Google rolled out new site names, favicon and sponsored label on desktop search

Google has rolled out the site names, updated favicons, and sponsored labels on desktop search after launching this on mobile search last October. Google has been testing the desktop version since last November, and now it is officially live both on desktop and mobile search.

What it looks like. Here is a screenshot of the new Sitename and updated favicon in desktop search – note, the old interface just had the URL, not the site name or the favicon:

Google Sitename Favicon Desktop 721x600

Here is the “sponsored” label that replaces the “ad” label:

Google Sponsored Label Desktop 800x480

Controlling site names. Google back in October explained that Google Search uses a number of ways to identify the site name for the search result. But if you want, you can use structured data on your home page to communicate to Google what the site name should be for your site. Google has specific documentation on this new Site name structured data available over here.

Upgrading the favicon. Google also recommended revisiting the documentation for favicons for the latest best practices. Google is now also suggesting you provide an icon that’s at least 48 pixels and follows the existing favicon guidelines.

Ads. This is also rolled out to the Google search ads on desktop, so the size of the site name, favicons, and also the ad label will be more prominent in mobile search. In fact, Google rolled out the “Sponsored” label in mobile search last October and today on desktop, officially replacing the “Ads” label from January 2020.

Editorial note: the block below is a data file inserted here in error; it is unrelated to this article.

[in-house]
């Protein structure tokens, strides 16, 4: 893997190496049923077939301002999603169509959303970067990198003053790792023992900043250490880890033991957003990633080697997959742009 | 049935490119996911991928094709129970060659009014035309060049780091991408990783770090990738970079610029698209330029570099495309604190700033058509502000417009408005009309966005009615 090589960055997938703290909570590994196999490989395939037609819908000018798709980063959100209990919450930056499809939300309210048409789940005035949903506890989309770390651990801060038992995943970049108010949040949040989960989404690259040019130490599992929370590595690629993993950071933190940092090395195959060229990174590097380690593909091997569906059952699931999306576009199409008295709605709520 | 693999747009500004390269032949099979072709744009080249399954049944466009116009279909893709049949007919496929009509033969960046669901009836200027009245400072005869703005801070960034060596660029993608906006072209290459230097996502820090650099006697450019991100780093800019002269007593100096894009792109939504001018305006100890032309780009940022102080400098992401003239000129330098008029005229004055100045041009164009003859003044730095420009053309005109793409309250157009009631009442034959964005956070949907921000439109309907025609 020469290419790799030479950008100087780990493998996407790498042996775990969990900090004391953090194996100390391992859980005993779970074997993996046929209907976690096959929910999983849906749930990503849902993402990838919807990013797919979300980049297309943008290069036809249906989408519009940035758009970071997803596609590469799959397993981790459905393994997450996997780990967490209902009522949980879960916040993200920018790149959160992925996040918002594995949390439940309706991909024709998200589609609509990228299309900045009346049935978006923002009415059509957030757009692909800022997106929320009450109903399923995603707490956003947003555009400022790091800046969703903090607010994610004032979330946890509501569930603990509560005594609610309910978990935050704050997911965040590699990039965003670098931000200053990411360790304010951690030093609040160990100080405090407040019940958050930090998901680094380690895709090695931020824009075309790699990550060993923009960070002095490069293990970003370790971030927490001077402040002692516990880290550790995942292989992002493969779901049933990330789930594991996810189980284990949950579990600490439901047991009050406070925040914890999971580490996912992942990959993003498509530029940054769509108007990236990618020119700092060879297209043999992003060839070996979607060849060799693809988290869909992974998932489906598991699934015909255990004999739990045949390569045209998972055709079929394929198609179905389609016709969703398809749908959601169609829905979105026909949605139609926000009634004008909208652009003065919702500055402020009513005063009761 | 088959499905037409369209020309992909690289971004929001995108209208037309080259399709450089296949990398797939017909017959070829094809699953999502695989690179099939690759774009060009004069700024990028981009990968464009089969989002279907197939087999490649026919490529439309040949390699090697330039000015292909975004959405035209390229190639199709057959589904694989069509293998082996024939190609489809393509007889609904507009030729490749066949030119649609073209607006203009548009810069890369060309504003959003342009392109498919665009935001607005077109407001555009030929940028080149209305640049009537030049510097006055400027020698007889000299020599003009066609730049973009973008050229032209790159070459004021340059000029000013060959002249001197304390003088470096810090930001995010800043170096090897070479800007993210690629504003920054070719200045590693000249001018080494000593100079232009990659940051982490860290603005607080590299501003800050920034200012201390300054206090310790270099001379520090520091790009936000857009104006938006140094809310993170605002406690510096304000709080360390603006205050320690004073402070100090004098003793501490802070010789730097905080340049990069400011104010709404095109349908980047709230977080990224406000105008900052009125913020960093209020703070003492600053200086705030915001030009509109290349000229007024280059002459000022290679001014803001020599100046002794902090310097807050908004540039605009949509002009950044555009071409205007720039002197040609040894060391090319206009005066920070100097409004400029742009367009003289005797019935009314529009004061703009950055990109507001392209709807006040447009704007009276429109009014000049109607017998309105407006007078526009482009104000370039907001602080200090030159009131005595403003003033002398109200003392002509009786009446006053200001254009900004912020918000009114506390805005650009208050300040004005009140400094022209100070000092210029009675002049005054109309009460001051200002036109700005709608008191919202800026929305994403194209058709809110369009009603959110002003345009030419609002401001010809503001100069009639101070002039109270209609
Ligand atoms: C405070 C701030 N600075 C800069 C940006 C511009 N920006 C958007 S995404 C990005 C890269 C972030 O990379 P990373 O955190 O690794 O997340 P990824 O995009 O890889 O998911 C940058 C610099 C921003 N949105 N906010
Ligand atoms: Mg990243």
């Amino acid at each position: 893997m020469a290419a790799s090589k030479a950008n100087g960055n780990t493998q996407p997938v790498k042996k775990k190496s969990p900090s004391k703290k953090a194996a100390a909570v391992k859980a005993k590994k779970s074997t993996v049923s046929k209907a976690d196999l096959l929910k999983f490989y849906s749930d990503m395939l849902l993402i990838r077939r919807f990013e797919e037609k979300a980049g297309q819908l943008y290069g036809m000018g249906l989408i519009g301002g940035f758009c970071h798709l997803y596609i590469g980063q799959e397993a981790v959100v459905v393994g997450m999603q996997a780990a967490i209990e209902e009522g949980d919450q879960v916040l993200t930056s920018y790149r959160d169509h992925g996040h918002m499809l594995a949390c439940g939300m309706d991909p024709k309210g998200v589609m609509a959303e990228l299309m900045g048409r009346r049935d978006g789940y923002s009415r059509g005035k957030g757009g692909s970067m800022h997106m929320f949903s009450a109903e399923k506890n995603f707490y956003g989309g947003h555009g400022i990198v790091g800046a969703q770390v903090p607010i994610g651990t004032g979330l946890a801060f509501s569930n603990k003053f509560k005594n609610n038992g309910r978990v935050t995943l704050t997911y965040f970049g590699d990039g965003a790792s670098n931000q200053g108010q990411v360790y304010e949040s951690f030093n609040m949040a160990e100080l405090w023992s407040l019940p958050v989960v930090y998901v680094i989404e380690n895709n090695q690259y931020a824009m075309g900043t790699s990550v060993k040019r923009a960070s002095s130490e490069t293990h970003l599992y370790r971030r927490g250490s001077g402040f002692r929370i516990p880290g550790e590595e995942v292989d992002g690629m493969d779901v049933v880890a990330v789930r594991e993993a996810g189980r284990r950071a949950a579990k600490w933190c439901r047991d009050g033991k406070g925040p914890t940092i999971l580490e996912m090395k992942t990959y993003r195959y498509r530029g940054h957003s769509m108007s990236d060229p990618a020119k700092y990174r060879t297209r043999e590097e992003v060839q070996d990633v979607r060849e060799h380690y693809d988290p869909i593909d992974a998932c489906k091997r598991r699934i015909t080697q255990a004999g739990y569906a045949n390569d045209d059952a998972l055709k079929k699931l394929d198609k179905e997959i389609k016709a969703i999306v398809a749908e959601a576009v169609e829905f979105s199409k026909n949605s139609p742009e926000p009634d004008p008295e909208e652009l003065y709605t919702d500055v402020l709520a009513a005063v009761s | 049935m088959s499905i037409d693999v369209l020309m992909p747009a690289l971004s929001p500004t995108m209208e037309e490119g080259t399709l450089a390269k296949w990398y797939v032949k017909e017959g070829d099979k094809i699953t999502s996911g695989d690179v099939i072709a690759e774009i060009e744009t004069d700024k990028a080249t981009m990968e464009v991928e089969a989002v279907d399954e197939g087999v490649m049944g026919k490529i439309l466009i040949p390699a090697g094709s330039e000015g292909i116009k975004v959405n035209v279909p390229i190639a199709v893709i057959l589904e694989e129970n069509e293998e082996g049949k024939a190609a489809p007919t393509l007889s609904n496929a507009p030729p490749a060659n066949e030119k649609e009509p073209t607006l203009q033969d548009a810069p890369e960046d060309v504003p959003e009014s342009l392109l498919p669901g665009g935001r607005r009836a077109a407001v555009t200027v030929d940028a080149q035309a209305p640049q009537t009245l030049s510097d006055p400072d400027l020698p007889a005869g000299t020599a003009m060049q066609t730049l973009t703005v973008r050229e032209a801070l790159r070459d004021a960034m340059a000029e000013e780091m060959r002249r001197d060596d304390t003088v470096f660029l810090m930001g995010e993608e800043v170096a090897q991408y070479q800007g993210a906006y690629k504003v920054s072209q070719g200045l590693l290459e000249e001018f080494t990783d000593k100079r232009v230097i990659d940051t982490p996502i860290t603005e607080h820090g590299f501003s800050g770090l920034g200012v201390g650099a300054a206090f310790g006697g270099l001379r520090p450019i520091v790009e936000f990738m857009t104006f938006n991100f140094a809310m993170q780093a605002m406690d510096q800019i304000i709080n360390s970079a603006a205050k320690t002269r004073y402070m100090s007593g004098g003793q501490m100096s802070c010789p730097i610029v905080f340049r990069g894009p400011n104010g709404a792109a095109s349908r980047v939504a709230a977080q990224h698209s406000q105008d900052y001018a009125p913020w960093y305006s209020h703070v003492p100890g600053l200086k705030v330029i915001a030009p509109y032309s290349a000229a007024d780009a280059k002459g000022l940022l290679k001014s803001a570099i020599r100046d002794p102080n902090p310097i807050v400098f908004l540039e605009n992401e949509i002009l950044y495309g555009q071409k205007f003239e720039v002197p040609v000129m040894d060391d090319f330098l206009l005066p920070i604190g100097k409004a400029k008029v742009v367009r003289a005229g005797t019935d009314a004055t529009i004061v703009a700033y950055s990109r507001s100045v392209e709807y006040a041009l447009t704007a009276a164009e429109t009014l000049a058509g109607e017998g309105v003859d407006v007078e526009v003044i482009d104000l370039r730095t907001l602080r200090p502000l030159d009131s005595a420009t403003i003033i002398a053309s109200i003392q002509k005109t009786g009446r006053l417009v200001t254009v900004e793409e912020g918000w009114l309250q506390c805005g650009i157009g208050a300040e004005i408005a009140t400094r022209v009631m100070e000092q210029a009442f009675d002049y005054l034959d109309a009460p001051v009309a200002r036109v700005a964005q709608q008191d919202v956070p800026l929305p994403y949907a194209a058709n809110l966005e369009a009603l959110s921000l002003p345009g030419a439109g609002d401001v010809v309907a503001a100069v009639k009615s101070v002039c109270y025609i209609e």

Why the change. Google last October said the difference is to help provide “even more information about the sites that you see so you can feel confident about the websites you visit.” Here is more from Google on these changes:

Why we care. With any change to Google Search and the design of the search results, searchers may click differently. So monitor your click-through rate in Google Search Console and see if you need to make changes to your site name and/or favicon to make any improvements to your click-through rate from Google Search.

This change went live on mobile months ago, but there is a possibility that it can impact desktop search differently.

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About the author

Barry Schwartz

Barry Schwartz a Contributing Editor to Search Engine Land and a member of the programming team for SMX events. He owns RustyBrick, a NY based web consulting firm. He also runs Search Engine Roundtable, a popular search blog on very advanced SEM topics. Barry can be followed on Twitter here.

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